“You always wonder, ‘Can I perform at a high level when everything is at stake?’” he said. “In the playoffs your whole season is on the line every possession and I learned I could handle it.
“A lot of people get caught up in the hype, the cameras, the playoff pressure, but you have to understand it’s still just the game of basketball. And I can play basketball. That’s why I focused on and I learned the lights aren’t too bright for me.”
Getting mental rest
It took all seven games of the championship series for Heat to conquer San Antonio for the NBA crown last month and some of the moments that followed the final gun have become indelible images for Cole.
“I remember it all like it was yesterday,” he said. “I remember the clock going to zero, the confetti, holding the gold (trophy) ball, seeing my family there and taking the pictures. I remember enjoying it with the thousands of fans who were there and then riding on top of those double decker buses as the parade went along Biscayne Boulevard and the whole city of Miami – something like 400,000 people – cheered us.”
Since then Cole has taken some needed time off.
“Part of training is resting,” he said. “A lot of people understand you have to work out, run, lift weights and shoot the ball, but your body has to recover, too.
“If you are a championship team, it’s a nine-month season because the playoffs add an extra two months. So you don’t only have aches and pains – everybody has them – but there’s mental fatigue. So you need to take the time off to build back your bonds with your family and friends and just rest your mind.”
Right after the season, he vacationed in Jamaica –“I didn’t have any phones. I just totally relaxed.” – then went to Las Vegas to watch unbeaten Trotwood middleweight Chris Pearson fight last weekend at the Hard Rock Hotel and Casino.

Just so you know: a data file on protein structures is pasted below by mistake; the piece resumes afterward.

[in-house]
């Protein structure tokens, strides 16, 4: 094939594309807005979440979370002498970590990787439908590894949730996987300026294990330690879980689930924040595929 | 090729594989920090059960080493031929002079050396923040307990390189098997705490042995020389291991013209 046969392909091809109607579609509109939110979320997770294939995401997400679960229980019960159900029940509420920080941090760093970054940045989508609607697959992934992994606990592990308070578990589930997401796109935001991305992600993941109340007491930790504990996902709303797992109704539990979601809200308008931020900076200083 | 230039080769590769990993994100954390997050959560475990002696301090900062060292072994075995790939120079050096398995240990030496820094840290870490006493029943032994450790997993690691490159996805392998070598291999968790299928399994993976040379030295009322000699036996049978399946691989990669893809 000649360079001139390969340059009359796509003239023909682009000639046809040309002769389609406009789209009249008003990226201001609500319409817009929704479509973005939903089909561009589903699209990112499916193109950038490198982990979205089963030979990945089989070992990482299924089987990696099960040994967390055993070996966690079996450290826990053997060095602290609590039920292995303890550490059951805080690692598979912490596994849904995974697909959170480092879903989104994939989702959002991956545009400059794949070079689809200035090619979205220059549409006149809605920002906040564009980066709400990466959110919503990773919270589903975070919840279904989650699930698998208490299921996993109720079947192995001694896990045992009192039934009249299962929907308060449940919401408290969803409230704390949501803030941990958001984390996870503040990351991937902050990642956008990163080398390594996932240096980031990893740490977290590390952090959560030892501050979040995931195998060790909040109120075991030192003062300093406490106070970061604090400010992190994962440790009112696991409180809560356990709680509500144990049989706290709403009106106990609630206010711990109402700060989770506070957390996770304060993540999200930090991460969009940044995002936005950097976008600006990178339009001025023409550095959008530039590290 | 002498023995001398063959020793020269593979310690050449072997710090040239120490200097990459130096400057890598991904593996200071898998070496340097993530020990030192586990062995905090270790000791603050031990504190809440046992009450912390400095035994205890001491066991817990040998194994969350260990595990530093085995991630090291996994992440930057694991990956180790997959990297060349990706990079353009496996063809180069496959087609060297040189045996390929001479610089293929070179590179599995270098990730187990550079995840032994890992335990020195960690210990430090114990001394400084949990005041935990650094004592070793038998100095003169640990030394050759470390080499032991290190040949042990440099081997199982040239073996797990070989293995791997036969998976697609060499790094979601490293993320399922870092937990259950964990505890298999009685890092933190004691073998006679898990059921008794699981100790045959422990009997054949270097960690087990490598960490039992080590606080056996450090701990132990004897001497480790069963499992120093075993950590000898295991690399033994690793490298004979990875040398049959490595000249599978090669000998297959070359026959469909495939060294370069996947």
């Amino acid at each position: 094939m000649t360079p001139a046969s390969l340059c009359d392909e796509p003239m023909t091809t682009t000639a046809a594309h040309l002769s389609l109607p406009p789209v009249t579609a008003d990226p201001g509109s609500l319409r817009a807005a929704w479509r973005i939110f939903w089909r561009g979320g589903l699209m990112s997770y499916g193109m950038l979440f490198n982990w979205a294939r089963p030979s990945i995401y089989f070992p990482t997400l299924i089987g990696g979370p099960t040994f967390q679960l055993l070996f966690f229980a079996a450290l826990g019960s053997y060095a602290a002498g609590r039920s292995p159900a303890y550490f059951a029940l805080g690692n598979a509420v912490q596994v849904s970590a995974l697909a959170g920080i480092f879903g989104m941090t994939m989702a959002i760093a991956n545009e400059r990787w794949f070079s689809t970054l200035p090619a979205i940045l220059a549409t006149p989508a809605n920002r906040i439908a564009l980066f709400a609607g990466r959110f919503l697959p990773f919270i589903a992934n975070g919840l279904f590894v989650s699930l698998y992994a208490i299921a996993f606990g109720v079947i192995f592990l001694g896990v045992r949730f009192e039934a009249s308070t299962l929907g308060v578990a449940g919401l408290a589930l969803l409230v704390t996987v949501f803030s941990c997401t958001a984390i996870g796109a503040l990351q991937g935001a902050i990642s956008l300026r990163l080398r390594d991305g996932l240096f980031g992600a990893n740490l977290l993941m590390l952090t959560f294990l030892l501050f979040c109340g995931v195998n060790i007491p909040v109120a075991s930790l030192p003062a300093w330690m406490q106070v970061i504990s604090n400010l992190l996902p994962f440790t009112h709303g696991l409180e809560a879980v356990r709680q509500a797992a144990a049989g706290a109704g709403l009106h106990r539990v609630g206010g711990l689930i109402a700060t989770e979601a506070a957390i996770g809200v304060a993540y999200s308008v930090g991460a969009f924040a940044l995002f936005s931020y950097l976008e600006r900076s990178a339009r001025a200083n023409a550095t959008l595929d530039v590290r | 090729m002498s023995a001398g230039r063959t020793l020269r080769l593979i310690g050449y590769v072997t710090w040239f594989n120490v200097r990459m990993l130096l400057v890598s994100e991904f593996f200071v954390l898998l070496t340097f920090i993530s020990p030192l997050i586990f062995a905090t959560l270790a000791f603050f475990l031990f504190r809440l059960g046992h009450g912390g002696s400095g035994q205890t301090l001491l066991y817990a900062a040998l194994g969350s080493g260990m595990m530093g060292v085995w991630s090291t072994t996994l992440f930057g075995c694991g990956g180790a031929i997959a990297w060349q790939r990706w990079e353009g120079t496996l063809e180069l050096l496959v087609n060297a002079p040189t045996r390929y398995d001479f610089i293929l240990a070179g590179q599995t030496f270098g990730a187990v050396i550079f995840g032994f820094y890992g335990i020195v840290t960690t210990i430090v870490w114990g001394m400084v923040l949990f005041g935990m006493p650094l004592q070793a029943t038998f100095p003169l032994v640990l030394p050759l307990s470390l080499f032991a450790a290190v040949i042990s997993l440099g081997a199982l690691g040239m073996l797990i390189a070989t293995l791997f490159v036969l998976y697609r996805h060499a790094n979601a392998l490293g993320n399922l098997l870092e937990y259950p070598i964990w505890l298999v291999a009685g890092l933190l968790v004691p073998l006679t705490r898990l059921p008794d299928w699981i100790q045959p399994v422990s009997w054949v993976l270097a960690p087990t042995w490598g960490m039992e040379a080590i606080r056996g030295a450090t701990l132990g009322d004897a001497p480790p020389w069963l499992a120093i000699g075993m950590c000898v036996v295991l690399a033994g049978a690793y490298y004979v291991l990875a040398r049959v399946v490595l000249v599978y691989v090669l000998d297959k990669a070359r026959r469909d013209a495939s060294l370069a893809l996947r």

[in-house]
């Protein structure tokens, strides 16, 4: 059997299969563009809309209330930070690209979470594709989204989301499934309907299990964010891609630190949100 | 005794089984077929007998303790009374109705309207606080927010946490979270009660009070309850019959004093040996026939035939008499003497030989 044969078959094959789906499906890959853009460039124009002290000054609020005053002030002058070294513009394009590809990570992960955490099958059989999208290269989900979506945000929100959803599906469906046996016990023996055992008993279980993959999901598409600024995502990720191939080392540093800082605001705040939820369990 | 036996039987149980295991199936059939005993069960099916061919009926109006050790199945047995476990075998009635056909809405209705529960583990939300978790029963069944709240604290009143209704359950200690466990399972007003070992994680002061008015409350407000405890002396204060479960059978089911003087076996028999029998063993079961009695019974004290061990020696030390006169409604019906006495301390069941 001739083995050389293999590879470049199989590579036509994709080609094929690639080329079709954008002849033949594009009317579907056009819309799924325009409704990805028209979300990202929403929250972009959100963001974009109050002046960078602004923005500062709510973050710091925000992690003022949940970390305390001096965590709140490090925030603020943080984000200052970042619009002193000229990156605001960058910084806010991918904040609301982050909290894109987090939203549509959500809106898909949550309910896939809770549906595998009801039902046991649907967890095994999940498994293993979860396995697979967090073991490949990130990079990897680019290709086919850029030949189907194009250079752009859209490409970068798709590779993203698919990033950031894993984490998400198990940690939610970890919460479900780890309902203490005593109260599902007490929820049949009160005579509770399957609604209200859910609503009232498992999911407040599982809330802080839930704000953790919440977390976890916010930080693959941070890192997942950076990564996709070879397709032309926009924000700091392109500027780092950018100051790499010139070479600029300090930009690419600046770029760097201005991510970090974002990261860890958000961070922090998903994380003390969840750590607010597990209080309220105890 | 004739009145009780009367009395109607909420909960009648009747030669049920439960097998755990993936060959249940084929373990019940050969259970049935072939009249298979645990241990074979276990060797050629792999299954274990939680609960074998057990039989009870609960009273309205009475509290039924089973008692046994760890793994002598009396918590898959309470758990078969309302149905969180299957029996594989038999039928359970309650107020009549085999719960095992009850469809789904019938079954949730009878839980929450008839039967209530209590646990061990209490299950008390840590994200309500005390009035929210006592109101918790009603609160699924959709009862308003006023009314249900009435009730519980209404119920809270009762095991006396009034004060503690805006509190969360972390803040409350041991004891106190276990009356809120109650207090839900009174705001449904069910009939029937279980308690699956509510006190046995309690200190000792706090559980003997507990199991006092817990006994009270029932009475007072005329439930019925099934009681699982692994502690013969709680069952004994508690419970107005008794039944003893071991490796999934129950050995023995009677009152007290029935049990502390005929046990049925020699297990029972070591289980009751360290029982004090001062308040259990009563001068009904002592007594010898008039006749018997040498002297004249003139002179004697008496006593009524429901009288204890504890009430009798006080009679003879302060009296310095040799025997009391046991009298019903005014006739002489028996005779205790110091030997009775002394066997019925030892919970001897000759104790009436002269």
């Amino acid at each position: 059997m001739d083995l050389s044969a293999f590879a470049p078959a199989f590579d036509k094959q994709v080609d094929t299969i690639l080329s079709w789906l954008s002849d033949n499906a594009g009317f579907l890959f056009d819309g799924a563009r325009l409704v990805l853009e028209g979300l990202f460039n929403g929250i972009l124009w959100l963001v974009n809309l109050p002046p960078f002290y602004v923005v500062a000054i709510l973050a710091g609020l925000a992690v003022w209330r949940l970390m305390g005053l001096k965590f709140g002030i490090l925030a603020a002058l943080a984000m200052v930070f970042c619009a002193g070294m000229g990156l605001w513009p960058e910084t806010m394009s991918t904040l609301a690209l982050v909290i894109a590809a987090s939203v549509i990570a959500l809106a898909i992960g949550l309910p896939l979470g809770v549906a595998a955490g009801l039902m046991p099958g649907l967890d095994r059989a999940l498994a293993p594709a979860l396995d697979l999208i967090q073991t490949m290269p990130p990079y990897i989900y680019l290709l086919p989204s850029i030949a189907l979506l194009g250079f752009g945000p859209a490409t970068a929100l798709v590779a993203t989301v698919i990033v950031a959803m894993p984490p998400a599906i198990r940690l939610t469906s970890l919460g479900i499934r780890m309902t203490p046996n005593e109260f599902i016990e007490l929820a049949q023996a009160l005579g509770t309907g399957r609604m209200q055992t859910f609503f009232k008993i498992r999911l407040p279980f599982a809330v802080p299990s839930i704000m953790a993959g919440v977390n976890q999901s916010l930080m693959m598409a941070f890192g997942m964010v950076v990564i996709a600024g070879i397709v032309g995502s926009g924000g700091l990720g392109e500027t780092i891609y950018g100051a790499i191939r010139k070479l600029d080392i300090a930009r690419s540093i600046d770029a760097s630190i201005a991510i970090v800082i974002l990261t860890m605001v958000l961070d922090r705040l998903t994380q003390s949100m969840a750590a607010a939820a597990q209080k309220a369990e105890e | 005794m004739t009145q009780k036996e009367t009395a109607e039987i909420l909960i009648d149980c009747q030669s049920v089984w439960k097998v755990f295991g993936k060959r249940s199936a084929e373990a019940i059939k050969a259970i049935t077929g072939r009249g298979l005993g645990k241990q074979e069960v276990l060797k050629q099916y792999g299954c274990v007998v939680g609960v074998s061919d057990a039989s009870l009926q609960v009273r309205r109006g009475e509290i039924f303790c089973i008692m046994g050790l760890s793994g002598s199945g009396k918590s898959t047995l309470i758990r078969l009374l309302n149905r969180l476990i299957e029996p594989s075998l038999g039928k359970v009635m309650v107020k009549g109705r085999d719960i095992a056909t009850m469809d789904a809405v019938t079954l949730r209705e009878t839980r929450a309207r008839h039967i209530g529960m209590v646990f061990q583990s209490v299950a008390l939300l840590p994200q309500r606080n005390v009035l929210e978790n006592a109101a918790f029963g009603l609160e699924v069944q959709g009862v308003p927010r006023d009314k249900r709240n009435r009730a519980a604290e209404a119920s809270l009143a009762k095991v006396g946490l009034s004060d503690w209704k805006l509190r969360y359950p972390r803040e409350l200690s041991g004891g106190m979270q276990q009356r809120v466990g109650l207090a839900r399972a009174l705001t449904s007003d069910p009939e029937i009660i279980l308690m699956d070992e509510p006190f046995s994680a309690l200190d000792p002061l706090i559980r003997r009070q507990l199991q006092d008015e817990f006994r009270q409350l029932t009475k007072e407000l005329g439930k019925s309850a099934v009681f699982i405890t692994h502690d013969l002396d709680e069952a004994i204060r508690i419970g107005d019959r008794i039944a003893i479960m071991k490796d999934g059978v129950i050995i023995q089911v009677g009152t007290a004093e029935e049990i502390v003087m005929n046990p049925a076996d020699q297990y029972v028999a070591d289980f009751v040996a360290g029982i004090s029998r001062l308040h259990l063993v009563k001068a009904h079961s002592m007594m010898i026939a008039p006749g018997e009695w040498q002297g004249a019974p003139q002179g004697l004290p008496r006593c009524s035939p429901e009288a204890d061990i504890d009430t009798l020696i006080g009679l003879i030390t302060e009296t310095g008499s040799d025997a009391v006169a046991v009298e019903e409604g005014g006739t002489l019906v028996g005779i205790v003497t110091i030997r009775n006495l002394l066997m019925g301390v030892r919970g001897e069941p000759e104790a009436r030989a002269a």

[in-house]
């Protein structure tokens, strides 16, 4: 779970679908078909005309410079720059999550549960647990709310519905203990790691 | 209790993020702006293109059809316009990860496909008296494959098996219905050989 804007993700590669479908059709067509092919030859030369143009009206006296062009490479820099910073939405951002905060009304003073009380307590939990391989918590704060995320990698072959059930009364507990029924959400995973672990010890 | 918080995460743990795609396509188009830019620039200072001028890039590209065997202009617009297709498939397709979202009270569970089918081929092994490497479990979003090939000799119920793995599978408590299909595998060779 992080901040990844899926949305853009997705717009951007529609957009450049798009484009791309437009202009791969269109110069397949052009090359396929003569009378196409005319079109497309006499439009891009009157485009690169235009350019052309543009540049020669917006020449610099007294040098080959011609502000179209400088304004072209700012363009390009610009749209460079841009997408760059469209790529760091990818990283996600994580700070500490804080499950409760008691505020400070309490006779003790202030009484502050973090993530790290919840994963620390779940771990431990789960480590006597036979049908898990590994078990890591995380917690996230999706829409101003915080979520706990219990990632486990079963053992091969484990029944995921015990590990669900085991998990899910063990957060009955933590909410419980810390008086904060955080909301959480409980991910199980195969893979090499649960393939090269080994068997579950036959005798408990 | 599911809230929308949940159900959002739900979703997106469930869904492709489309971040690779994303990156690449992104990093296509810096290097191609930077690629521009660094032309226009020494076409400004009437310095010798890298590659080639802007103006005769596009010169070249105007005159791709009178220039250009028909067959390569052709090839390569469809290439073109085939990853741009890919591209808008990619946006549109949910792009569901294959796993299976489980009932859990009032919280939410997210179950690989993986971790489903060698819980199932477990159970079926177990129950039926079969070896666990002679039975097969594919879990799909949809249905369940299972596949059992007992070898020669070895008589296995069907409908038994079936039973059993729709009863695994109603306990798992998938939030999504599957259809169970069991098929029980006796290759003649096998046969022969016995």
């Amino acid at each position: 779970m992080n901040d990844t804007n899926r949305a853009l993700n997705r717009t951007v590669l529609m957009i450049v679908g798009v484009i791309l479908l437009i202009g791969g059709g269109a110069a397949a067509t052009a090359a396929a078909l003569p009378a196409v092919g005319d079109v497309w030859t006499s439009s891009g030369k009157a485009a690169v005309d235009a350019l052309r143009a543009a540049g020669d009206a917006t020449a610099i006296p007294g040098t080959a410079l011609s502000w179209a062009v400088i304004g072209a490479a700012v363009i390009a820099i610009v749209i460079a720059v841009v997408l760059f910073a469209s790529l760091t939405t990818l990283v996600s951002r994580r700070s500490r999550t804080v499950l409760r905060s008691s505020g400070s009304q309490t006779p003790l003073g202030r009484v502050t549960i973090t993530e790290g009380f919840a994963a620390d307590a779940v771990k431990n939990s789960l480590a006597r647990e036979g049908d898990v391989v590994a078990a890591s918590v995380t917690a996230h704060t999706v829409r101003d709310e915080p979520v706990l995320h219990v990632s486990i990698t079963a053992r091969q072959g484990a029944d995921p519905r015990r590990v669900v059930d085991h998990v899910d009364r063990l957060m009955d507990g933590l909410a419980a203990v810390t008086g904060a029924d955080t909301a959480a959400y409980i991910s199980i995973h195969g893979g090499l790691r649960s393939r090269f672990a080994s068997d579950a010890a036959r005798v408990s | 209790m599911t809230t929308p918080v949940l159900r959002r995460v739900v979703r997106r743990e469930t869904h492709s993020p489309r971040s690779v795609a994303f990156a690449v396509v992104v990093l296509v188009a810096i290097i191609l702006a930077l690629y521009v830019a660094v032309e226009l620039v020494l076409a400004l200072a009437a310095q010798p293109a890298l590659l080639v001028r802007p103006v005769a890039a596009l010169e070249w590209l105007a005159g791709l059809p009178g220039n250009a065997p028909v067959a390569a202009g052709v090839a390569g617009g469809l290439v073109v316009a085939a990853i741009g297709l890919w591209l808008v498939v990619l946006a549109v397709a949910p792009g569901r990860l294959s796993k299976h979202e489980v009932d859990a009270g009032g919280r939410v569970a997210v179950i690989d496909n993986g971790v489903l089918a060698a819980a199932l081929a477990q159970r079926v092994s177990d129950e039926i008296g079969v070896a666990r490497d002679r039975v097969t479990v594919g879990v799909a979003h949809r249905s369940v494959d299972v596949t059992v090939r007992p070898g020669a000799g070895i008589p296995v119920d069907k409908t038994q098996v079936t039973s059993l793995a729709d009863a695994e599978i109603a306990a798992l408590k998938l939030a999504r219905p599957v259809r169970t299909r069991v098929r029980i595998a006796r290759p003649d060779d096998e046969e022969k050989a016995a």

It was the first time he’d ever been ringside at a pro fight and he came away with a special appreciation of boxers: “Those are some spectacular athletes. It takes a lot of courage. You don’t play boxing. You play other sports, but you don’t play boxing. Somebody can really get hurt there.”
Cole feels a kinship with Pearson and some of other young pro athletes from Dayton.
“I try to stay in touch with some of the different pros that made it out of here – guys like Sweet Pea (Pearson) and Daequan (Cook), Will Johnson, Derrick Brown, Chris Wright, Jerel Worthy – cause there aren’t many of us. We need to stick together and do what we can back here.”
And so he’s expanded his camp to include Centerville as well this year. After that he said he’ll slowly begin to gear up for training camp in the fall.
“The point guard position is as competitive as it’s ever been in the NBA,” he said. “One night you’re guarding Tony Parker and the next night it’s Russell Westbrook, Then it’s Chris Paul and Rajon Rondo and Kyrie Irving and John Wall.
“Every game, every city and there is another elite point guard. You’ve got to bring your A game every night. And my attitude is ‘Just bring it on.’ I’m a competitor and in order to be the best, you have to compete with the best.
“One day I want to be on that list. One day I want to be considered one of the best – or the best – there is.”
Norris Cole still has a dream.
Norris Cole Basketball Camps
For boys and girls ages 6 to 18
9 a.m. to 4 p.m. daily
For questions or to register:
July 29-Aug. 2
500 E. Franklin St.
Aug. 5 to Aug. 9
Salvation Army/Dayton Kroc Center
1000 N. Keowee St.